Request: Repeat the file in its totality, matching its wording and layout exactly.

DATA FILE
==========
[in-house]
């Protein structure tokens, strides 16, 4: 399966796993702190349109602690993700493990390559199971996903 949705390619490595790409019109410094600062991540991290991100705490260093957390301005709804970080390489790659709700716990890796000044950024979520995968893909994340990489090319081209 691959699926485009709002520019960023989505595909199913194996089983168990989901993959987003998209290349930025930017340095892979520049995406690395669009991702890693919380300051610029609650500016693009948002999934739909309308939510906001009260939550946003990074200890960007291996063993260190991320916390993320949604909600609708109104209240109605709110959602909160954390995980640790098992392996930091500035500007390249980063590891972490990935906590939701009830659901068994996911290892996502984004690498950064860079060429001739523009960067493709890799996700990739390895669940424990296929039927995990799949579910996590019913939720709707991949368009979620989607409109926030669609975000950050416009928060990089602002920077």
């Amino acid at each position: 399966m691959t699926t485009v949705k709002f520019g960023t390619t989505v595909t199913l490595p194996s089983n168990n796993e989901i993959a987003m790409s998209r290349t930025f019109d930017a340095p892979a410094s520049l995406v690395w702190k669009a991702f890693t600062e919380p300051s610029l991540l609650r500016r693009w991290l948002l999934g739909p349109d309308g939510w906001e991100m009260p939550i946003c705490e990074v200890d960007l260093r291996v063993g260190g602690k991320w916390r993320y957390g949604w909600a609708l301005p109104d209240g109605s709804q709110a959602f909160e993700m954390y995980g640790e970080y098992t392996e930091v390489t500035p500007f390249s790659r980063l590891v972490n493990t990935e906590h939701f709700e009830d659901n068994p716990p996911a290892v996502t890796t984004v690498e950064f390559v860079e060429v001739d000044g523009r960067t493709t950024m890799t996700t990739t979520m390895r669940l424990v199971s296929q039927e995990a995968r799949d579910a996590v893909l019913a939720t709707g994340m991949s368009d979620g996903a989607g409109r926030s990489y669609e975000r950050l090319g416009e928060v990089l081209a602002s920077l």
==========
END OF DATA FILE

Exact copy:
[in-house]
């Protein structure tokens, strides 16, 4: 399966796993702190349109602690993700493990390559199971996903 949705390619490595790409019109410094600062991540991290991100705490260093957390301005709804970080390489790659709700716990890796000044950024979520995968893909994340990489090319081209 691959699926485009709002520019960023989505595909199913194996089983168990989901993959987003998209290349930025930017340095892979520049995406690395669009991702890693919380300051610029609650500016693009948002999934739909309308939510906001009260939550946003990074200890960007291996063993260190991320916390993320949604909600609708109104209240109605709110959602909160954390995980640790098992392996930091500035500007390249980063590891972490990935906590939701009830659901068994996911290892996502984004690498950064860079060429001739523009960067493709890799996700990739390895669940424990296929039927995990799949579910996590019913939720709707991949368009979620989607409109926030669609975000950050416009928060990089602002920077």
């Amino acid at each position: 399966m691959t699926t485009v949705k709002f520019g960023t390619t989505v595909t199913l490595p194996s089983n168990n796993e989901i993959a987003m790409s998209r290349t930025f019109d930017a340095p892979a410094s520049l995406v690395w702190k669009a991702f890693t600062e919380p300051s610029l991540l609650r500016r693009w991290l948002l999934g739909p349109d309308g939510w906001e991100m009260p939550i946003c705490e990074v200890d960007l260093r291996v063993g260190g602690k991320w916390r993320y957390g949604w909600a609708l301005p109104d209240g109605s709804q709110a959602f909160e993700m954390y995980g640790e970080y098992t392996e930091v390489t500035p500007f390249s790659r980063l590891v972490n493990t990935e906590h939701f709700e009830d659901n068994p716990p996911a290892v996502t890796t984004v690498e950064f390559v860079e060429v001739d000044g523009r960067t493709t950024m890799t996700t990739t979520m390895r669940l424990v199971s296929q039927e995990a995968r799949d579910a996590v893909l019913a939720t709707g994340m991949s368009d979620g996903a989607g409109r926030s990489y669609e975000r950050l090319g416009e928060v990089l081209a602002s920077l």